A core’s life

Here on expedition 372, we have completed coring! Coring is only scheduled for one site and we cored to just over 188m below the seafloor. During operations, it was all hands on deck for the 40 or so hours of coring (an extremely short coring session for typical JR expedition)! Every 30-40 minutes, the driller would announce “Core On Deck!” over the intercom and everyone would rush to the catwalk to receive the core from the drilling floor.

Follow the schematic below to see what we do with cores here on the JR during expedition 372!

Once the core’s temperature is the same as the lab temperature, a number of measurements can be taken!

Once the measurements have been taken, scientists set the half cores out on tables and work on describing various aspects of the sediment layers in the core. They are looking for changes in color, grain size, texture, and fossils in the core.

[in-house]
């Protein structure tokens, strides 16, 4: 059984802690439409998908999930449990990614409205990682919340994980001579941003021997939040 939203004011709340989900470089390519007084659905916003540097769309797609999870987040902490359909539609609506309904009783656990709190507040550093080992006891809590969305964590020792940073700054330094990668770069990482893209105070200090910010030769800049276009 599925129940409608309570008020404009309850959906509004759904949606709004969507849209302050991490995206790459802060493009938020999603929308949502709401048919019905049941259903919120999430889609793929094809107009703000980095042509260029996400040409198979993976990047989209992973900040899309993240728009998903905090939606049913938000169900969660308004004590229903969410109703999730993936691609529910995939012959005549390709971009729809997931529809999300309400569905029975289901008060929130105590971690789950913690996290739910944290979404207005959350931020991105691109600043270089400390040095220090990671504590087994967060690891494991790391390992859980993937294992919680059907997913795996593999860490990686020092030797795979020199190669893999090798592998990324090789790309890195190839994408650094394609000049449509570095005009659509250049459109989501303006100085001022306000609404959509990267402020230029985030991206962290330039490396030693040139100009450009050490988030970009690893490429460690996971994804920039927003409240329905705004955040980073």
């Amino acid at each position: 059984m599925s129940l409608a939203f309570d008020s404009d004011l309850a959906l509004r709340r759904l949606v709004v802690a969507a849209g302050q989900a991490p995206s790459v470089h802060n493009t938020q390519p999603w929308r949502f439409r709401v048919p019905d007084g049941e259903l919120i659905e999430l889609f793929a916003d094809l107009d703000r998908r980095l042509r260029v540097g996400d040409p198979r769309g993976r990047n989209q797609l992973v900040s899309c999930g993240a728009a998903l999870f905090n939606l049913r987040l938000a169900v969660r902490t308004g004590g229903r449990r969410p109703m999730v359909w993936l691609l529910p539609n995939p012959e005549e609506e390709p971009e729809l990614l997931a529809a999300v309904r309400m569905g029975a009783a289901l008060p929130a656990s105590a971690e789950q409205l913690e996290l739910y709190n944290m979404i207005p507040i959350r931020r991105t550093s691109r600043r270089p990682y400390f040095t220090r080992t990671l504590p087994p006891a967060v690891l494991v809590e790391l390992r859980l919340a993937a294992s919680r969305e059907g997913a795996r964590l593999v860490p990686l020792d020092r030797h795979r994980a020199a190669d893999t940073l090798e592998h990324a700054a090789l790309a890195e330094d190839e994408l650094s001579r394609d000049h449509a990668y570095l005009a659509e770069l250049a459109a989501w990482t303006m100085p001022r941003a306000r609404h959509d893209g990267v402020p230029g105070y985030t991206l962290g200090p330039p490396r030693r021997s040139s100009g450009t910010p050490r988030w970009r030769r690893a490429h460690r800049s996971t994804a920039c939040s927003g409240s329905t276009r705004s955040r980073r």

The final stage is the storage, shipment, and archival of the cores. Cores collected on expedition 372 will remain in cold storage on the JR to be used on expedition 375 in March & April 2018. After then, the cores will all be shipped to College Station, Texas and then distributed to scientists who have experiments to conduct on the cores in their home institution labs. The archival half will go to the Gulf Coast Repository where it will be cataloged and stored in perpetuity.

Inorganic geochemist Satoko Owari announced the arrival of the final core on deck.

So there you have it! The life of a core from the seafloor through many measurements to distribution and archival!


If you’d like a file containing the images shown above in Tabloid/A3 format, Click Here to download the figure.

Erin Todd
Kia ora koutou! My name is Erin Todd and I'm a researcher at the University of Otago studying earthquakes in New Zealand with a passion for science communication, education, and outreach. I got my bachelor's degree in geosciences at Penn State University and my PhD in seismology at the University of California Santa Cruz. When I'm not studying earthquakes, I love teaching about Earth science at local schools and in the community. I also design and develop Earth science curriculum for online courses. I love making science fun and accessible to everyone! Ngā mihi!
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